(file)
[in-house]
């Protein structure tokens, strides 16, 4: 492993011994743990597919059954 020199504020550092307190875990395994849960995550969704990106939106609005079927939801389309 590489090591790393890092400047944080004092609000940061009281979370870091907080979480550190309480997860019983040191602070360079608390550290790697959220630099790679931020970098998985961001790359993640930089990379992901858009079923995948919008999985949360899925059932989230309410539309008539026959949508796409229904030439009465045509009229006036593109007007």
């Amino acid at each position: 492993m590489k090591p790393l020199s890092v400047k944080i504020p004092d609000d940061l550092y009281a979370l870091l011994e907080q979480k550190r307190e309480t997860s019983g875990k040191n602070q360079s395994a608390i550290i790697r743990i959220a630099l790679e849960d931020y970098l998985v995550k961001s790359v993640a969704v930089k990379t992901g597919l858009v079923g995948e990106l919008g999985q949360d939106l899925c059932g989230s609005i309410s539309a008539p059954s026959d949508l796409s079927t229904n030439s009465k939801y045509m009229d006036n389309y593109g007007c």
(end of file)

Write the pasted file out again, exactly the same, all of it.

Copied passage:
[in-house]
């Protein structure tokens, strides 16, 4: 492993011994743990597919059954 020199504020550092307190875990395994849960995550969704990106939106609005079927939801389309 590489090591790393890092400047944080004092609000940061009281979370870091907080979480550190309480997860019983040191602070360079608390550290790697959220630099790679931020970098998985961001790359993640930089990379992901858009079923995948919008999985949360899925059932989230309410539309008539026959949508796409229904030439009465045509009229006036593109007007």
């Amino acid at each position: 492993m590489k090591p790393l020199s890092v400047k944080i504020p004092d609000d940061l550092y009281a979370l870091l011994e907080q979480k550190r307190e309480t997860s019983g875990k040191n602070q360079s395994a608390i550290i790697r743990i959220a630099l790679e849960d931020y970098l998985v995550k961001s790359v993640a969704v930089k990379t992901g597919l858009v079923g995948e990106l919008g999985q949360d939106l899925c059932g989230s609005i309410s539309a008539p059954s026959d949508l796409s079927t229904n030439s009465k939801y045509m009229d006036n389309y593109g007007c």